Social Studies
The Stork Club
August 4, 2006

Review by Jake Thomas

Every first Friday in Oakland they have this big-deal art nerd extravaganza, weird people come out of the woodwork and wander around and look at a lot of “sometimes-good-but-mostly-bad” art on display in the various small galleries that surround the Stork Club and beyond. And to go along with all of that hullabaloo, the Stork decided to have a free show – and god knows I love a free show.

Of course, to go along with a free show you always get the “free show crowd”. I never have the proper words to describe this random selection of boobs; most of them are not the regular show-going public that are generally tolerable, but rather is just an odd cross-section of the local populace out just because they wandered by and saw they could see the show for free, or maybe they are art fans but don’t know anything about music, or maybe they are shut-ins who decided this was the day to break free from their studio apartments...either way, it’s a whole bunch of odd ducks and only a few normal joe-schmoes like myself.

None of this really has much to do with Social Studies, the band I came to see; but it does alter the environment in which I was trying to enjoy them, mostly for the worse. Obviously, this isn’t the fault of the band, but it is worth noting for…well, I probably had a reason when I first started writing it down but it escapes me now.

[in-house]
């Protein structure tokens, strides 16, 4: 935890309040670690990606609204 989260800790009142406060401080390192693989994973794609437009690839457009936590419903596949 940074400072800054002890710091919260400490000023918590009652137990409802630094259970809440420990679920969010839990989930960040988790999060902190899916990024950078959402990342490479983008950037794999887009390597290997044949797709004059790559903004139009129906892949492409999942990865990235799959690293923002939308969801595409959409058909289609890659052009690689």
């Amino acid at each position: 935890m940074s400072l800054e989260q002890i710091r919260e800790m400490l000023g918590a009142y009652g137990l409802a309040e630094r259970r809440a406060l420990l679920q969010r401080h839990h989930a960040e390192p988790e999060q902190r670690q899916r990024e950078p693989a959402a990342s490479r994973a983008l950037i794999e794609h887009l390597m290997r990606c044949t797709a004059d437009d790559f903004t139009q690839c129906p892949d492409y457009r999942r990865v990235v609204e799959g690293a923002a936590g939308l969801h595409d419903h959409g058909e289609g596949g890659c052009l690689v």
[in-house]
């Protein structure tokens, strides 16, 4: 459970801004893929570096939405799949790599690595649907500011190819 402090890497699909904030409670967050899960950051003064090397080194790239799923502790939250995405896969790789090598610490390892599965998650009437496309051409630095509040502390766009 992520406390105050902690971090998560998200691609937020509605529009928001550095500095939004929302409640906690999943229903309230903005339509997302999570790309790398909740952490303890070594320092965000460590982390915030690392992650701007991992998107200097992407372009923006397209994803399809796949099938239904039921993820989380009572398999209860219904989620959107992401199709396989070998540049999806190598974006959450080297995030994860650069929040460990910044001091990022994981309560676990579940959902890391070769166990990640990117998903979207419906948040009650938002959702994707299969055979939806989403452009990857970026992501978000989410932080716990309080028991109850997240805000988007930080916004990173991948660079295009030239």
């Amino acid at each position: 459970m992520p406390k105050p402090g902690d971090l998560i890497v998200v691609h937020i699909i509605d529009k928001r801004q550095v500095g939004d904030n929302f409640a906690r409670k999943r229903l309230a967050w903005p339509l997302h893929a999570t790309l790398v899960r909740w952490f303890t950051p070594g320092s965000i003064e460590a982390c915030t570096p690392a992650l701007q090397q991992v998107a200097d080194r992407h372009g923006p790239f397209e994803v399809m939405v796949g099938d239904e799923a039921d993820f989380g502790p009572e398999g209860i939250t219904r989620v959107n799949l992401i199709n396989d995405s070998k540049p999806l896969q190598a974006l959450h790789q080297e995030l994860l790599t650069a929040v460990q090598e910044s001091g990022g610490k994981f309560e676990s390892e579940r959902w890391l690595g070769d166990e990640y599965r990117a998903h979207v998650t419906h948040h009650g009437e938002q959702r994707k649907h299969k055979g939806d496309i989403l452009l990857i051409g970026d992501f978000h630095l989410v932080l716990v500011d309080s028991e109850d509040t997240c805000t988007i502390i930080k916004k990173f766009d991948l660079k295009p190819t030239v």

I had two immediate thoughts when seeing this group on this fair evening – first, they remind me a lot of Dressy Bessy, only I do find that band annoying on occasion and never got that vibe from Social Studies; and second, their singer (who I will assume is called Natalia based on the band’s MySpace page) has one of the best voices I’ve heard in a long, long time. It’s the type of voice where you develop a crush on the singer solely from the way she sounds and don’t really care one way or the other how she physically looks (although in this case, definitely cute which is a plus). There was something else going on musically that I couldn’t totally pinpoint, something reminiscent of the mid-80’s pop of those c86 bands like 14 Iced Bears and whatnot. Nearly all of the songs were quite poppy and very danceable, with keyboards and the occasional trumpet accentuating the scenario… it’s the sort of band you would expect to be signed to Kindercore as they existed a few years back.

They are a young band, but certainly one worth keeping an eye out for; the way the bands come and go these days who knows what will go on with Social Studies, but either way I wouldn’t be in the least bit surprised to hear much more from the singer Natalia over the next few years.